1Nock MK, Stein MB, Heeringa SG, Ursano RJ, Colpe LJ, Fullerton CS, Hwang I, Naifeh JA, Sampson NA, Schoenbaum M, Zaslavsky AM, Kessler RC; for the Army STARRS Collaborators. Prevalence and Correlates of Suicidal Behavior Among Soldiers: Results From the Army Study to Assess Risk and Resilience in Servicemembers (Army STARRS). JAMA Psychiatry. 2014 Mar 5. doi: 10.1001/jamapsychiatry.2014.30. [Epub ahead of print] PubMed PMID: 24590178.
2Kessler RC, Heeringa SG, Stein MB, Colpe LJ, Fullerton CS, Hwang I, Naifeh JA, Nock MK, Petukhova M, Sampson NA, Schoenbaum M, Zaslavsky AM, Ursano RJ; for the Army STARRS Collaborators. Thirty-Day Prevalence of DSM-IV Mental Disorders Among Nondeployed Soldiers in the US Army: Results from the Army Study to Assess Risk and Resilience in Servicemembers (Army STARRS). JAMA Psychiatry. 2014 Mar 5. doi: 10.1001/jamapsychiatry.2014.28. [Epub ahead of print] PubMed PMID: 24590120.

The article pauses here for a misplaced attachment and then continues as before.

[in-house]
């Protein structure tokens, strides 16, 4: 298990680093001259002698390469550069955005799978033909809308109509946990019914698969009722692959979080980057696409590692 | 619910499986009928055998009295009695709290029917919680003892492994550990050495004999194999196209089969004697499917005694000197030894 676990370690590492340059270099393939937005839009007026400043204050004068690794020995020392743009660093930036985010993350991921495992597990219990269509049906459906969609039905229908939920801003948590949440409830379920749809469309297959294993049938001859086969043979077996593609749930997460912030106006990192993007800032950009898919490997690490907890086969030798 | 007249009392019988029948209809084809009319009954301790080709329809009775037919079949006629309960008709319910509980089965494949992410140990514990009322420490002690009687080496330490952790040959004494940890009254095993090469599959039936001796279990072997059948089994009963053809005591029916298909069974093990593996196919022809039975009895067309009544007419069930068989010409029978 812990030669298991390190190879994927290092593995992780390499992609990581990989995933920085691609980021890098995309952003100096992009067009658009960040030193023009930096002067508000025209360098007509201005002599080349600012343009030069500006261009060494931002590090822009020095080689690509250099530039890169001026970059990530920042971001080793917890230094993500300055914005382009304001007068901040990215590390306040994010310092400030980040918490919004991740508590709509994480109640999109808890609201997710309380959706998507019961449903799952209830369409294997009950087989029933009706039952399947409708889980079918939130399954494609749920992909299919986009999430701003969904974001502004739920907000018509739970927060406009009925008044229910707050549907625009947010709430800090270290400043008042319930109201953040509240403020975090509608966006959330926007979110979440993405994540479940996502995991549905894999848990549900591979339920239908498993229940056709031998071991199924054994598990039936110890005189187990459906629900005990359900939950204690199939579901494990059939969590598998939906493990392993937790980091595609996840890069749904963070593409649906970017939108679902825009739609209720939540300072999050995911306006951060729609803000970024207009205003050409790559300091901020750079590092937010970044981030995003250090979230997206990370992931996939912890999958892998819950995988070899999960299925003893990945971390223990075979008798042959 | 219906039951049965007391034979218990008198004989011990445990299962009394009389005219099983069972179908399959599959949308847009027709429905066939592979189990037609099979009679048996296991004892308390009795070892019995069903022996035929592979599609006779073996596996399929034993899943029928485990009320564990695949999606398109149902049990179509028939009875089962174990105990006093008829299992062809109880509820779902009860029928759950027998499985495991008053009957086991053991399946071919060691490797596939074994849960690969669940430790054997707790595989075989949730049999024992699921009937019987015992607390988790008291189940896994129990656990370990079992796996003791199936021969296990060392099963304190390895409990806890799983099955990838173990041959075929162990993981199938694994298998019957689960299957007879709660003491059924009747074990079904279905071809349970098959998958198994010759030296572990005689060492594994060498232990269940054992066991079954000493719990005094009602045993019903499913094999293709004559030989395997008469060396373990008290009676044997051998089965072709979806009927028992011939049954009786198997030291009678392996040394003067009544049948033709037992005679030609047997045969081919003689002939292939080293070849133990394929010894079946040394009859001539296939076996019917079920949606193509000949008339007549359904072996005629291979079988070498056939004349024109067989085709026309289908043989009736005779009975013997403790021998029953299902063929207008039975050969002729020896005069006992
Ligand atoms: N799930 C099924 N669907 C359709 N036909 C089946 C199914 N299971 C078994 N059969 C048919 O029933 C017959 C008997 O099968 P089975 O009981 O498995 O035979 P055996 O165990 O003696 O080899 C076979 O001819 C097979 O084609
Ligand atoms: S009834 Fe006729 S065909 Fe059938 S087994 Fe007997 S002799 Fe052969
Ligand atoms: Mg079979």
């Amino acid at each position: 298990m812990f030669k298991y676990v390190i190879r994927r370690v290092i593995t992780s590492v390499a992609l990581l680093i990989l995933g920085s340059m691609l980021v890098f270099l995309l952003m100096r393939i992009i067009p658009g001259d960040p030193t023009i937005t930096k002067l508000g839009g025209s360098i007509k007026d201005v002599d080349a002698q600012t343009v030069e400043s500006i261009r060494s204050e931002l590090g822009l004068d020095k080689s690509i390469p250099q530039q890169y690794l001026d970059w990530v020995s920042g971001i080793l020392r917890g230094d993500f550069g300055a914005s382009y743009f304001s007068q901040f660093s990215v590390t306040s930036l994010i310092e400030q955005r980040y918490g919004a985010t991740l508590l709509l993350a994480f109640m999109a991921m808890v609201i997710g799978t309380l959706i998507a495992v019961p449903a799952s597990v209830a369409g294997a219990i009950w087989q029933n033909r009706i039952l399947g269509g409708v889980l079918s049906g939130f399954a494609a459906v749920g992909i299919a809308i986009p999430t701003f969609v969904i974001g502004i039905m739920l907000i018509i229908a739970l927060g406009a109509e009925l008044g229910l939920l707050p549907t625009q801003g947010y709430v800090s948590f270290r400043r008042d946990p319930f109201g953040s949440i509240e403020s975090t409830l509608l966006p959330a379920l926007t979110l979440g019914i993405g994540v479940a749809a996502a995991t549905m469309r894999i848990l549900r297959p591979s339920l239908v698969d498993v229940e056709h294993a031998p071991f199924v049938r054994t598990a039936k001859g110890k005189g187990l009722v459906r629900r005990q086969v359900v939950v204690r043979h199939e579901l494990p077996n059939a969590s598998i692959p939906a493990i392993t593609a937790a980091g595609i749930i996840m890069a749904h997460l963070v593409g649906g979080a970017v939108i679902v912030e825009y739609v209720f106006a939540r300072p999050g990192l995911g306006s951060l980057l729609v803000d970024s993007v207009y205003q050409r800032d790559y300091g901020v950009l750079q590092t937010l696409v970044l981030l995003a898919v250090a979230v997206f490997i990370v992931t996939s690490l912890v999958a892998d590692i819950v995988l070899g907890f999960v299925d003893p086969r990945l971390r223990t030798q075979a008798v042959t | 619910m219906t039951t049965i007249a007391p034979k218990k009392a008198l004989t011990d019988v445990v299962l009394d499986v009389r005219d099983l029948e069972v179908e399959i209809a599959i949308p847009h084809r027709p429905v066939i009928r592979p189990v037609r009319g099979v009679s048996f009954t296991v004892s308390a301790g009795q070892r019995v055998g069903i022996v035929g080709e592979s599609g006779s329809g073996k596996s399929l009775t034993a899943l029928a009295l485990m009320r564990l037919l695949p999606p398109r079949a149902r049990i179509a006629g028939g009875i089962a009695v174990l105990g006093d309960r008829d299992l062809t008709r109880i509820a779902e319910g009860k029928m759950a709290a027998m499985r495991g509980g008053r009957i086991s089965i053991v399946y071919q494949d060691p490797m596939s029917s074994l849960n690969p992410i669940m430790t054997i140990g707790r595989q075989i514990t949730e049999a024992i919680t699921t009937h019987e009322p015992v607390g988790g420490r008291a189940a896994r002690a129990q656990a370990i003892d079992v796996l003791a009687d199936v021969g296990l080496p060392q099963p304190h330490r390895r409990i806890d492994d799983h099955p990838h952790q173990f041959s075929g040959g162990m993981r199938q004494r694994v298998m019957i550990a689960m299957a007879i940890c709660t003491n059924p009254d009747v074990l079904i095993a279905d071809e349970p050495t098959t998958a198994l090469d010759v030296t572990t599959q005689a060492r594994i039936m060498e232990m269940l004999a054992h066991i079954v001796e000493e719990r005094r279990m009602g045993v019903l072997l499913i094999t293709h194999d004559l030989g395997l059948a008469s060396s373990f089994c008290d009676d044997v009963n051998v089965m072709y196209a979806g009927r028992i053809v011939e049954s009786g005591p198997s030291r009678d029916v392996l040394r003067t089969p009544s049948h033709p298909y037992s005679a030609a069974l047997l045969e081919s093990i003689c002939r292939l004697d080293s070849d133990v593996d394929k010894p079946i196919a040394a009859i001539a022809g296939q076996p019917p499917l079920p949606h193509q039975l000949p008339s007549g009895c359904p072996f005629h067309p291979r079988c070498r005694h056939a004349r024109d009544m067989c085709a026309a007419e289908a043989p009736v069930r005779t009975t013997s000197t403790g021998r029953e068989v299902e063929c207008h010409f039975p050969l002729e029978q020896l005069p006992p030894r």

3Schoenbaum M, Kessler RC, Gilman SE, Colpe LJ, Heeringa SG, Stein MB, Ursano RJ, Cox KL; for the Army STARRS Collaborators. Predictors of Suicide and Accident Death in the Army Study to Assess Risk and Resilience in Servicemembers (Army STARRS): Results From the Army Study to Assess Risk and Resilience in Servicemembers (Army STARRS). JAMA Psychiatry. 2014 Mar 5. doi: 10.1001/jamapsychiatry.2013.4417. [Epub ahead of print] PubMed PMID: 24590048.
4Friedman MJ. Suicide Risk Among Soldiers: Early Findings From Army Study to Assess Risk and Resilience in Servicemembers (Army STARRS). JAMA Psychiatry. 2014 Mar 5. doi: 10.1001/jamapsychiatry.2014.24. [Epub ahead of print] PubMed PMID: 24590002.